By Mark Funnell, ANT’s Chair

Planting trees can bend time. You’re often thinking of what your grandchildren and their children will inherit. That perhaps that one oak might still be there in 1,000 years.

Go back 1,000 years, when Norman monarchs started charging around their hunting forests, and 15% of Britain was covered in woodland. That went down to 5% early in the twentieth century – following clearance for agriculture and grazing, industrialisation and then extensive use of timber during the First World War (think pit props and trenching).

And now? In England we are back up to 10% woodland cover. (Shout out to Forestry Commission, Forestry England, The Woodland Trust and many others.) And Department for Environment, Food and Rural Affairs is aiming for 12% by 2060.

If that doesn’t sound like much, it would mean multiplying current planting rates by a factor of 10 to 40. Plenty to do.

Why does this matter? Even at our low levels of woodland cover, trees currently remove around 4% of the UK’s greenhouse gases. So there’s a big net zero incentive.

But of course we also love woods, and they make us feel better. The mental health benefits of visiting woodlands in the UK are estimated at £185m a year. This is based on evidence of the reduced incidence of depression and anxiety resulting from regular visits, according to Forest Research. Now that’s something we could do with more of, as this mental health epidemic grips our nation.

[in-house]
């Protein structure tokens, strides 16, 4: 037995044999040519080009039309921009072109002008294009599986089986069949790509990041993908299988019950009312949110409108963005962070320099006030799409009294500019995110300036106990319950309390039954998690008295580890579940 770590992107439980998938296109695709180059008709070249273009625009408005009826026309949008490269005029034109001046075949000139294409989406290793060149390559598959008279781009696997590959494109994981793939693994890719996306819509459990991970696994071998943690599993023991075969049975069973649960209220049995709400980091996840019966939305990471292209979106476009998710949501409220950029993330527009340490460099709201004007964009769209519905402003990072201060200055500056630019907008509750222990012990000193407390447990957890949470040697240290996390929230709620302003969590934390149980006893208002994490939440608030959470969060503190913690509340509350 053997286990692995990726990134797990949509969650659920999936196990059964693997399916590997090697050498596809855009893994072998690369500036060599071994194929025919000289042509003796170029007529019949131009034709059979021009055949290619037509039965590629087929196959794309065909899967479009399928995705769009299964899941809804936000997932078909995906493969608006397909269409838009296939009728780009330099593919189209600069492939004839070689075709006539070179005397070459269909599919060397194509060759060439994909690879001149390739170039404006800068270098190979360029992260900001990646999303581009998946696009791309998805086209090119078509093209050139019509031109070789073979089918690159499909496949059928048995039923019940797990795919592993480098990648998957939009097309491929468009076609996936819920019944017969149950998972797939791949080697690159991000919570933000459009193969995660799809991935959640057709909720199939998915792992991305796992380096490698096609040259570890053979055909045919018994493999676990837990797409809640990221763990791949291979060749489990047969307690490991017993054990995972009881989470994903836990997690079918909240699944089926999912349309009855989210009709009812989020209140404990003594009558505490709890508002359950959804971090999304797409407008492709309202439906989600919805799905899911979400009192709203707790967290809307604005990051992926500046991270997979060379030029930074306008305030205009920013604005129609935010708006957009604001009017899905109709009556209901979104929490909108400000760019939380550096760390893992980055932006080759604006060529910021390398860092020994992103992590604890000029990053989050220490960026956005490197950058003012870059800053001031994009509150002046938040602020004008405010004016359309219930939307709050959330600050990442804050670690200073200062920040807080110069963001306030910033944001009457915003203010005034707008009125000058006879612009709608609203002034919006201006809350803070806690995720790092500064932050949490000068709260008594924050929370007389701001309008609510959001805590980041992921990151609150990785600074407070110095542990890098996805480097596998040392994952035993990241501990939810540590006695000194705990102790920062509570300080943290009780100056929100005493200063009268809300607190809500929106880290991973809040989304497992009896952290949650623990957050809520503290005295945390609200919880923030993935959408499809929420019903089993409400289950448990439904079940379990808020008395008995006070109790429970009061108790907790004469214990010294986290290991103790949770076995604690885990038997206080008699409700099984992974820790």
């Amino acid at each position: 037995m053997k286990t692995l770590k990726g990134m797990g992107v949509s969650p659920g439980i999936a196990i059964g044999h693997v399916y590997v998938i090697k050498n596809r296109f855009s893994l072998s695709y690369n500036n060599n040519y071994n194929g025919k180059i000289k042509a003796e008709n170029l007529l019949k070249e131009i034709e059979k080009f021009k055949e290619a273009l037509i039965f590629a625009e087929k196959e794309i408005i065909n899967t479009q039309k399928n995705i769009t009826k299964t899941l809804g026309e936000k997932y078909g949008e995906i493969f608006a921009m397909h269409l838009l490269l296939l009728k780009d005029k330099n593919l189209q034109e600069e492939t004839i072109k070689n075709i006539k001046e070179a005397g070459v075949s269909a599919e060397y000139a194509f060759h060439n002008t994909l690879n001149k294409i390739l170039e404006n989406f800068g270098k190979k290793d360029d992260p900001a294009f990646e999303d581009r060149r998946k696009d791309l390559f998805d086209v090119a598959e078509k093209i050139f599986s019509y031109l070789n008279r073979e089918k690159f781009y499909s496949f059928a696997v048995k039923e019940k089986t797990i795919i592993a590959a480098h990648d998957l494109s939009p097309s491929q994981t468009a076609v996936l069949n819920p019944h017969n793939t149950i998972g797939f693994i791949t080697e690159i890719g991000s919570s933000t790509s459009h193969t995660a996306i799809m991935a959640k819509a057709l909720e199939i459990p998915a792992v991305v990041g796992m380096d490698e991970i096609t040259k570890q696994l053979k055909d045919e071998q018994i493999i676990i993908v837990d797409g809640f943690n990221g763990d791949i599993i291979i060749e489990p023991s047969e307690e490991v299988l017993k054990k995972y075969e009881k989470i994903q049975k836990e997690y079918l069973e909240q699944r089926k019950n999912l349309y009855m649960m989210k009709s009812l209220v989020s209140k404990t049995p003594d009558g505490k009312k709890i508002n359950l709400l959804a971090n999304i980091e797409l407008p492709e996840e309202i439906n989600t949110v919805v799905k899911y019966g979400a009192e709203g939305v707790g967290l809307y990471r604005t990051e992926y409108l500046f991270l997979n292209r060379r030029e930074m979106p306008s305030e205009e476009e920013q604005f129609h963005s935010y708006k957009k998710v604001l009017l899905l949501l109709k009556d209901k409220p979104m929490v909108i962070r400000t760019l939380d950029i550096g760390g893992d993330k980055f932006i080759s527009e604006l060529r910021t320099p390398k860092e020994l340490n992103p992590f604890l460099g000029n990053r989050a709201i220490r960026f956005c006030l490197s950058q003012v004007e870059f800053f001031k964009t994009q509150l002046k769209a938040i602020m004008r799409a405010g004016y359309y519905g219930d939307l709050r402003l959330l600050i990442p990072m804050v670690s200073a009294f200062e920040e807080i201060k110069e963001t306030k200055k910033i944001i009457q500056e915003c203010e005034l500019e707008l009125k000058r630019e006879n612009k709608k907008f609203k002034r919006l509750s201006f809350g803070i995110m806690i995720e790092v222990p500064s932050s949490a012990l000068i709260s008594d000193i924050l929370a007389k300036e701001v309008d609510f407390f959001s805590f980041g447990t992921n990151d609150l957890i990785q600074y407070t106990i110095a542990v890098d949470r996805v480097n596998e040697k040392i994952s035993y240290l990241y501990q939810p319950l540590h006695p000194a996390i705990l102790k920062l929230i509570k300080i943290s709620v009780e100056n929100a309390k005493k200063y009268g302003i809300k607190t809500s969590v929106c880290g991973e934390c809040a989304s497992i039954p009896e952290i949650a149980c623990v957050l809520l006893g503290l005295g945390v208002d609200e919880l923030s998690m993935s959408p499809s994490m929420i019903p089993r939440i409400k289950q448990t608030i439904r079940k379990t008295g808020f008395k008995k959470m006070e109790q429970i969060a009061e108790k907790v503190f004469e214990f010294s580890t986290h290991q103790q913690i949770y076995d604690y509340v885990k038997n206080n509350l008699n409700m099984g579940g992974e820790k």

And that’s before we get on to reducing flood risk, removing particulate pollution, providing habitats for thousands of wildlife species, and the timber yield (with carbon locked up inside it) for building.

A tree really is a magic wand.

A few days after Earth Day, I’ve been reflecting on this magic. And how lucky I am to work with colleagues at the National Trust and Avon Needs Trees to create a more wooded UK. Advocacy, campaigning, communicating, but also helping get new woodland creation schemes off the ground, like Great Avon Wood and Lower Chew Forest.

One of my colleagues Celia calls me The Lorax. I wasn’t sure why, and I just looked it up. Dr Seuss’ Lorax “speaks for the trees”. Now that’s a nickname I can certainly live with.